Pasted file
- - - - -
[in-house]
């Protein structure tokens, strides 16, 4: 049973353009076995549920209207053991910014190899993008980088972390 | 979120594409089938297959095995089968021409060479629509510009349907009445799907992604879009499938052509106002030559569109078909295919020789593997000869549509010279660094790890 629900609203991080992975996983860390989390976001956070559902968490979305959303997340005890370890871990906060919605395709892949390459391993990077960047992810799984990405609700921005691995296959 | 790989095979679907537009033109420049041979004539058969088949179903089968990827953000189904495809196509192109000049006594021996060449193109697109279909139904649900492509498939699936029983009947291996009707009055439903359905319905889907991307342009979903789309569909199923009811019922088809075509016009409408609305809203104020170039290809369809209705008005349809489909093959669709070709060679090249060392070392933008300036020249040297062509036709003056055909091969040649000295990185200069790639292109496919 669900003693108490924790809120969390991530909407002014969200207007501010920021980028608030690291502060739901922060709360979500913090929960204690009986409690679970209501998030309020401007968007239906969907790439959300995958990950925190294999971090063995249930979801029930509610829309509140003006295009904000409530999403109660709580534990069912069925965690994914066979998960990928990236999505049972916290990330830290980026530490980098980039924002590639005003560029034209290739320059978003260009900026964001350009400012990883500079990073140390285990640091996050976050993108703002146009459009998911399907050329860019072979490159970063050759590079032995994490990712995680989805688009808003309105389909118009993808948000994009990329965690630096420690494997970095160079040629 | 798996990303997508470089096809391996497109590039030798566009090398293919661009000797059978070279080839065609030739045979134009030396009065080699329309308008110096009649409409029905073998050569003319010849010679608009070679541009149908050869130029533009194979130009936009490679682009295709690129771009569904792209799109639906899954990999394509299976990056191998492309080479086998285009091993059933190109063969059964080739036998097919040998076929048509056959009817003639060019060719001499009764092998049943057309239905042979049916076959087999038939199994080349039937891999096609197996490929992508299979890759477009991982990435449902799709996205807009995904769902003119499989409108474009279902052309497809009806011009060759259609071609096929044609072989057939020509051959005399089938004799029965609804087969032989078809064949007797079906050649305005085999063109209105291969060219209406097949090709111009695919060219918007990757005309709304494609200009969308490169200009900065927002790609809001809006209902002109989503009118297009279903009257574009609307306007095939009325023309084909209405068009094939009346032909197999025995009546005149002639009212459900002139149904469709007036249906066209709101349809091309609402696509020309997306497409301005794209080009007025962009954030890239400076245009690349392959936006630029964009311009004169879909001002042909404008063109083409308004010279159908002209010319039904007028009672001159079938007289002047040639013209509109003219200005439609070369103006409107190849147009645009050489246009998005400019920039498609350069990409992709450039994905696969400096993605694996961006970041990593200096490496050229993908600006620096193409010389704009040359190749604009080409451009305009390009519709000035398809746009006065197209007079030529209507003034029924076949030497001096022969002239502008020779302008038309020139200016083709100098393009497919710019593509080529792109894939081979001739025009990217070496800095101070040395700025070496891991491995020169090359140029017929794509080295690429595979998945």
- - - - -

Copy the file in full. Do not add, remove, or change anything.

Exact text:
[in-house]
């Protein structure tokens, strides 16, 4: 049973353009076995549920209207053991910014190899993008980088972390 | 979120594409089938297959095995089968021409060479629509510009349907009445799907992604879009499938052509106002030559569109078909295919020789593997000869549509010279660094790890 629900609203991080992975996983860390989390976001956070559902968490979305959303997340005890370890871990906060919605395709892949390459391993990077960047992810799984990405609700921005691995296959 | 790989095979679907537009033109420049041979004539058969088949179903089968990827953000189904495809196509192109000049006594021996060449193109697109279909139904649900492509498939699936029983009947291996009707009055439903359905319905889907991307342009979903789309569909199923009811019922088809075509016009409408609305809203104020170039290809369809209705008005349809489909093959669709070709060679090249060392070392933008300036020249040297062509036709003056055909091969040649000295990185200069790639292109496919 669900003693108490924790809120969390991530909407002014969200207007501010920021980028608030690291502060739901922060709360979500913090929960204690009986409690679970209501998030309020401007968007239906969907790439959300995958990950925190294999971090063995249930979801029930509610829309509140003006295009904000409530999403109660709580534990069912069925965690994914066979998960990928990236999505049972916290990330830290980026530490980098980039924002590639005003560029034209290739320059978003260009900026964001350009400012990883500079990073140390285990640091996050976050993108703002146009459009998911399907050329860019072979490159970063050759590079032995994490990712995680989805688009808003309105389909118009993808948000994009990329965690630096420690494997970095160079040629 | 798996990303997508470089096809391996497109590039030798566009090398293919661009000797059978070279080839065609030739045979134009030396009065080699329309308008110096009649409409029905073998050569003319010849010679608009070679541009149908050869130029533009194979130009936009490679682009295709690129771009569904792209799109639906899954990999394509299976990056191998492309080479086998285009091993059933190109063969059964080739036998097919040998076929048509056959009817003639060019060719001499009764092998049943057309239905042979049916076959087999038939199994080349039937891999096609197996490929992508299979890759477009991982990435449902799709996205807009995904769902003119499989409108474009279902052309497809009806011009060759259609071609096929044609072989057939020509051959005399089938004799029965609804087969032989078809064949007797079906050649305005085999063109209105291969060219209406097949090709111009695919060219918007990757005309709304494609200009969308490169200009900065927002790609809001809006209902002109989503009118297009279903009257574009609307306007095939009325023309084909209405068009094939009346032909197999025995009546005149002639009212459900002139149904469709007036249906066209709101349809091309609402696509020309997306497409301005794209080009007025962009954030890239400076245009690349392959936006630029964009311009004169879909001002042909404008063109083409308004010279159908002209010319039904007028009672001159079938007289002047040639013209509109003219200005439609070369103006409107190849147009645009050489246009998005400019920039498609350069990409992709450039994905696969400096993605694996961006970041990593200096490496050229993908600006620096193409010389704009040359190749604009080409451009305009390009519709000035398809746009006065197209007079030529209507003034029924076949030497001096022969002239502008020779302008038309020139200016083709100098393009497919710019593509080529792109894939081979001739025009990217070496800095101070040395700025070496891991491995020169090359140029017929794509080295690429595979998945």